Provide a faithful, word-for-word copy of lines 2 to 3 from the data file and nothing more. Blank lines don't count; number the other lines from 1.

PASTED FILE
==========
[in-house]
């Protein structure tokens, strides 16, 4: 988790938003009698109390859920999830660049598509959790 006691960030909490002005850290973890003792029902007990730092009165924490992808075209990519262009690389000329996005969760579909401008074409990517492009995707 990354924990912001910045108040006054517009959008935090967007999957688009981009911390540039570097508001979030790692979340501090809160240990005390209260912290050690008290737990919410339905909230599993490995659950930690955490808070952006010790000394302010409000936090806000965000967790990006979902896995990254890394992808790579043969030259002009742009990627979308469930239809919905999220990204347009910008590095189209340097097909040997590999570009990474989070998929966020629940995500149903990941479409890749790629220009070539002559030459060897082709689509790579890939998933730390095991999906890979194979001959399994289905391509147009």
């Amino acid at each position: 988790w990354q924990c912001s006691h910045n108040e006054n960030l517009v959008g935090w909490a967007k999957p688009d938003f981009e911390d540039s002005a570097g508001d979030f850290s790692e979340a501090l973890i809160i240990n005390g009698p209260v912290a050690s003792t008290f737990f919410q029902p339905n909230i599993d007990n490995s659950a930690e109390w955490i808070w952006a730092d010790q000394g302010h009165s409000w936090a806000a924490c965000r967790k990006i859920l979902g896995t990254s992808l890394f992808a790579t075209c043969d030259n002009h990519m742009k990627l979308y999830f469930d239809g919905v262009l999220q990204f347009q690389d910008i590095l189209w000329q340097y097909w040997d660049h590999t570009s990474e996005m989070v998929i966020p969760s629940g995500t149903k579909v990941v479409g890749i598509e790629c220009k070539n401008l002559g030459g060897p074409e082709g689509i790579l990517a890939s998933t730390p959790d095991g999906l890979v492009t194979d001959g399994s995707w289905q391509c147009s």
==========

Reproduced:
């Protein structure tokens, strides 16, 4: 988790938003009698109390859920999830660049598509959790 006691960030909490002005850290973890003792029902007990730092009165924490992808075209990519262009690389000329996005969760579909401008074409990517492009995707 990354924990912001910045108040006054517009959008935090967007999957688009981009911390540039570097508001979030790692979340501090809160240990005390209260912290050690008290737990919410339905909230599993490995659950930690955490808070952006010790000394302010409000936090806000965000967790990006979902896995990254890394992808790579043969030259002009742009990627979308469930239809919905999220990204347009910008590095189209340097097909040997590999570009990474989070998929966020629940995500149903990941479409890749790629220009070539002559030459060897082709689509790579890939998933730390095991999906890979194979001959399994289905391509147009």
């Amino acid at each position: 988790w990354q924990c912001s006691h910045n108040e006054n960030l517009v959008g935090w909490a967007k999957p688009d938003f981009e911390d540039s002005a570097g508001d979030f850290s790692e979340a501090l973890i809160i240990n005390g009698p209260v912290a050690s003792t008290f737990f919410q029902p339905n909230i599993d007990n490995s659950a930690e109390w955490i808070w952006a730092d010790q000394g302010h009165s409000w936090a806000a924490c965000r967790k990006i859920l979902g896995t990254s992808l890394f992808a790579t075209c043969d030259n002009h990519m742009k990627l979308y999830f469930d239809g919905v262009l999220q990204f347009q690389d910008i590095l189209w000329q340097y097909w040997d660049h590999t570009s990474e996005m989070v998929i966020p969760s629940g995500t149903k579909v990941v479409g890749i598509e790629c220009k070539n401008l002559g030459g060897p074409e082709g689509i790579l990517a890939s998933t730390p959790d095991g999906l890979v492009t194979d001959g399994s995707w289905q391509c147009s």